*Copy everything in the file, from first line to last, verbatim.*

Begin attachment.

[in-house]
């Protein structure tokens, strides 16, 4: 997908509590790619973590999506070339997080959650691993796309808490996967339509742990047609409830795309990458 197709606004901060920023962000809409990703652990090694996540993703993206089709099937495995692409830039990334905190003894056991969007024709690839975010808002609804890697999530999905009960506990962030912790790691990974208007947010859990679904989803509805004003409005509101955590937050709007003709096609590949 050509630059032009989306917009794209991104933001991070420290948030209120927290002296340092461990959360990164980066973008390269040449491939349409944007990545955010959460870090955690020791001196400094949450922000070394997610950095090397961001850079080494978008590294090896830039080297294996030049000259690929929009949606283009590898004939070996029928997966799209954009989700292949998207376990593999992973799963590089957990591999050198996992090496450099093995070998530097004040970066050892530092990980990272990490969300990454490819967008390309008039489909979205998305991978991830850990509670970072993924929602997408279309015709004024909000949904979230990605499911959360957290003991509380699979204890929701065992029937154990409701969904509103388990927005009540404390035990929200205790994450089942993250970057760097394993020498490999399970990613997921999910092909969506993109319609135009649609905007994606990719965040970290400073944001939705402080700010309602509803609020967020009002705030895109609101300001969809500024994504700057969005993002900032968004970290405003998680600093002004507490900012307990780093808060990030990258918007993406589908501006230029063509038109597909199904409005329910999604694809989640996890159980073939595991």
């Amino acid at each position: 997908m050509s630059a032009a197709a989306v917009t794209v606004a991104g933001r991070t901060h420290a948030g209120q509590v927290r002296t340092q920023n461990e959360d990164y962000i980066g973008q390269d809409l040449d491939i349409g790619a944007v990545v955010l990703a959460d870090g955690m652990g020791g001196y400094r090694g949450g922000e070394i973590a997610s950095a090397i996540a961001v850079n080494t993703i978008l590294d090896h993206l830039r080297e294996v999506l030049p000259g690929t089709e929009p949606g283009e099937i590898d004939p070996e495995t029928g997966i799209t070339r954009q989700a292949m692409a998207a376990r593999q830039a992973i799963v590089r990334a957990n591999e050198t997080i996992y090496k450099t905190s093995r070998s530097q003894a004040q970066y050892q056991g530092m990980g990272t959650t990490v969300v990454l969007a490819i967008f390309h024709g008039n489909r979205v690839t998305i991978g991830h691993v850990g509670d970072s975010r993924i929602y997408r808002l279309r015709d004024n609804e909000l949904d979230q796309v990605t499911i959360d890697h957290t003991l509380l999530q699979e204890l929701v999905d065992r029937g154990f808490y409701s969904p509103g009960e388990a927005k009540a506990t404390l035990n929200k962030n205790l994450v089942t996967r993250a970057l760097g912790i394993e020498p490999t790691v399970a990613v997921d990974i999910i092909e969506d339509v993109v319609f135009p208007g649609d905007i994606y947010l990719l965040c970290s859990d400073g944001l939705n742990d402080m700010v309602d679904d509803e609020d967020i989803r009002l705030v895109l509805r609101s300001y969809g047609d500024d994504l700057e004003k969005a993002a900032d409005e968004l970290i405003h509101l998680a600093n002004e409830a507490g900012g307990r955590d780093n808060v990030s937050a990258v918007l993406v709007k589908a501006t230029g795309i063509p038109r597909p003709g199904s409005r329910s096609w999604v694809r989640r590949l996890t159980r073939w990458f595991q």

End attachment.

[in-house]
């Protein structure tokens, strides 16, 4: 997908509590790619973590999506070339997080959650691993796309808490996967339509742990047609409830795309990458 197709606004901060920023962000809409990703652990090694996540993703993206089709099937495995692409830039990334905190003894056991969007024709690839975010808002609804890697999530999905009960506990962030912790790691990974208007947010859990679904989803509805004003409005509101955590937050709007003709096609590949 050509630059032009989306917009794209991104933001991070420290948030209120927290002296340092461990959360990164980066973008390269040449491939349409944007990545955010959460870090955690020791001196400094949450922000070394997610950095090397961001850079080494978008590294090896830039080297294996030049000259690929929009949606283009590898004939070996029928997966799209954009989700292949998207376990593999992973799963590089957990591999050198996992090496450099093995070998530097004040970066050892530092990980990272990490969300990454490819967008390309008039489909979205998305991978991830850990509670970072993924929602997408279309015709004024909000949904979230990605499911959360957290003991509380699979204890929701065992029937154990409701969904509103388990927005009540404390035990929200205790994450089942993250970057760097394993020498490999399970990613997921999910092909969506993109319609135009649609905007994606990719965040970290400073944001939705402080700010309602509803609020967020009002705030895109609101300001969809500024994504700057969005993002900032968004970290405003998680600093002004507490900012307990780093808060990030990258918007993406589908501006230029063509038109597909199904409005329910999604694809989640996890159980073939595991």
């Amino acid at each position: 997908m050509s630059a032009a197709a989306v917009t794209v606004a991104g933001r991070t901060h420290a948030g209120q509590v927290r002296t340092q920023n461990e959360d990164y962000i980066g973008q390269d809409l040449d491939i349409g790619a944007v990545v955010l990703a959460d870090g955690m652990g020791g001196y400094r090694g949450g922000e070394i973590a997610s950095a090397i996540a961001v850079n080494t993703i978008l590294d090896h993206l830039r080297e294996v999506l030049p000259g690929t089709e929009p949606g283009e099937i590898d004939p070996e495995t029928g997966i799209t070339r954009q989700a292949m692409a998207a376990r593999q830039a992973i799963v590089r990334a957990n591999e050198t997080i996992y090496k450099t905190s093995r070998s530097q003894a004040q970066y050892q056991g530092m990980g990272t959650t990490v969300v990454l969007a490819i967008f390309h024709g008039n489909r979205v690839t998305i991978g991830h691993v850990g509670d970072s975010r993924i929602y997408r808002l279309r015709d004024n609804e909000l949904d979230q796309v990605t499911i959360d890697h957290t003991l509380l999530q699979e204890l929701v999905d065992r029937g154990f808490y409701s969904p509103g009960e388990a927005k009540a506990t404390l035990n929200k962030n205790l994450v089942t996967r993250a970057l760097g912790i394993e020498p490999t790691v399970a990613v997921d990974i999910i092909e969506d339509v993109v319609f135009p208007g649609d905007i994606y947010l990719l965040c970290s859990d400073g944001l939705n742990d402080m700010v309602d679904d509803e609020d967020i989803r009002l705030v895109l509805r609101s300001y969809g047609d500024d994504l700057e004003k969005a993002a900032d409005e968004l970290i405003h509101l998680a600093n002004e409830a507490g900012g307990r955590d780093n808060v990030s937050a990258v918007l993406v709007k589908a501006t230029g795309i063509p038109r597909p003709g199904s409005r329910s096609w999604v694809r989640r590949l996890t159980r073939w990458f595991q």